In Part Two R. K. Narayan's novel The Painter of Signs, Daisy, who works for the Indian government's Family Planning Program, and Raman, the painter of signs from the book's title, visit a remote village. The Family Planning Program aims to reduce the number of children per family to two. However, the population in the remote village they are visiting has grown from 600 to "seven-hundred odd" in twelve month's time, so Daisy immediately asks the village teacher to gather the families under the banyan tree in the centre of the village.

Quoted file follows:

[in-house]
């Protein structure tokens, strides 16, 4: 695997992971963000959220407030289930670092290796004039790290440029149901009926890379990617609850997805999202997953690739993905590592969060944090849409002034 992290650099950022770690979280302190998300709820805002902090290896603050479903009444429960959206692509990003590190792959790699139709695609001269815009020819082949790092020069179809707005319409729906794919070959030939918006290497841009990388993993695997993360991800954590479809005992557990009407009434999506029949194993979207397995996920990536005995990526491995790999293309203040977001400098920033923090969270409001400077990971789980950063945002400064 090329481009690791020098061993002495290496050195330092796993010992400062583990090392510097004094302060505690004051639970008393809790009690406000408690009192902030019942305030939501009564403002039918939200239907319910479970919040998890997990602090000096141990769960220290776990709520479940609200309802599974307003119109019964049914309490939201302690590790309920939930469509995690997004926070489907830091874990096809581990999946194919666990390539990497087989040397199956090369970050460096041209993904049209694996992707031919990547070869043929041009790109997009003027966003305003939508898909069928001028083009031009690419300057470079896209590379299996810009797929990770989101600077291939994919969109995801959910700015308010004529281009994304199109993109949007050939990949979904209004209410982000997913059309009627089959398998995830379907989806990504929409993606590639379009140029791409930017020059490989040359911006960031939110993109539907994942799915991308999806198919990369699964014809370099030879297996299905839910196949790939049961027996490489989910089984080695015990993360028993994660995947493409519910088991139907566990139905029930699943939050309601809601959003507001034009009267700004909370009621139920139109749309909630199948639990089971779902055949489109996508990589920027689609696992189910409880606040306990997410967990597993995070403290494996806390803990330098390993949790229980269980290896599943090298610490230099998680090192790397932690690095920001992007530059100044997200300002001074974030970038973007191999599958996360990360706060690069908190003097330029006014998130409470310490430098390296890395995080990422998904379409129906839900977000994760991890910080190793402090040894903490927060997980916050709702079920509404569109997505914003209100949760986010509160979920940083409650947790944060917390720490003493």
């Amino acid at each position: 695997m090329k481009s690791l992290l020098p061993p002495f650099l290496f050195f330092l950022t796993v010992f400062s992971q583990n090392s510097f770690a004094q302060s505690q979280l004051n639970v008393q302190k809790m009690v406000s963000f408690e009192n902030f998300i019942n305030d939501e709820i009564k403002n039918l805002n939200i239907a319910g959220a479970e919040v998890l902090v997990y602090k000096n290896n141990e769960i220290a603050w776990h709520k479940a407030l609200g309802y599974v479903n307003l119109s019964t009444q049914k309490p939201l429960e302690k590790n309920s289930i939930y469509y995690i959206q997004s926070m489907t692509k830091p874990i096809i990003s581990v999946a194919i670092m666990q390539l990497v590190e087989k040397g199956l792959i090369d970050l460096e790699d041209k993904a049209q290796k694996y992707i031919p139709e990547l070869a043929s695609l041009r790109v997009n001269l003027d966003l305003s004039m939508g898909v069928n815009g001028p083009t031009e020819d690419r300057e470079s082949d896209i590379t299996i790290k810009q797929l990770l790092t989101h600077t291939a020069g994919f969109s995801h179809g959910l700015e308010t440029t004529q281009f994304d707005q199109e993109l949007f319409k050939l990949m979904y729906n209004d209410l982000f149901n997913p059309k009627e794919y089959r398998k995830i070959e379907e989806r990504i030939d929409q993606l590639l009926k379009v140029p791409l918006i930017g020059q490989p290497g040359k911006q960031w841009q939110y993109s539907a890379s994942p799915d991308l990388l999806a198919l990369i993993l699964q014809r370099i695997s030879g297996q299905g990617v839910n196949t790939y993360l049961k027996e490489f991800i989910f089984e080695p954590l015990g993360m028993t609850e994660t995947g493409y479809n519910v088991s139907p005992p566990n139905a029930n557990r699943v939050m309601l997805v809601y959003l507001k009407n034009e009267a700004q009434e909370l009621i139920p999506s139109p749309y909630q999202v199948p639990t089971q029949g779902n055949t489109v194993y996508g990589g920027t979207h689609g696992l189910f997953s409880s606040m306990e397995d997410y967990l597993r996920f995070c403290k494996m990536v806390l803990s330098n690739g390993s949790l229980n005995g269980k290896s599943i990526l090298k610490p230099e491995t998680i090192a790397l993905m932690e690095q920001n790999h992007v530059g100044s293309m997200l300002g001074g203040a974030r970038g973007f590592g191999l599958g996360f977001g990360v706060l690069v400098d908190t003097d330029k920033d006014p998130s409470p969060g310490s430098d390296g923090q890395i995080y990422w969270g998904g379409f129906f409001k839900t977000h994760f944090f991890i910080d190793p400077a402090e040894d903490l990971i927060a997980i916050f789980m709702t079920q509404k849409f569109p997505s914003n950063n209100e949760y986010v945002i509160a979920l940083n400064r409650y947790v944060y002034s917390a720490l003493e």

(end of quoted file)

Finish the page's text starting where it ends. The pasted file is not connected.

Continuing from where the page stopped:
After speaking to the villagers for an hour,
the chiefman said, 'There is an old shrine in a cave over there where barren women can go and pray and bear children. How would you explain it?' Daisy simply answered, 'You should ask the priest of that temple,' and Raman admired the courage and subtlety of her reply.
In what way is Daisy's replay courageous and subtle? At this point of the story, Daisy and Raman have not yet visited the shrine or seen the priest.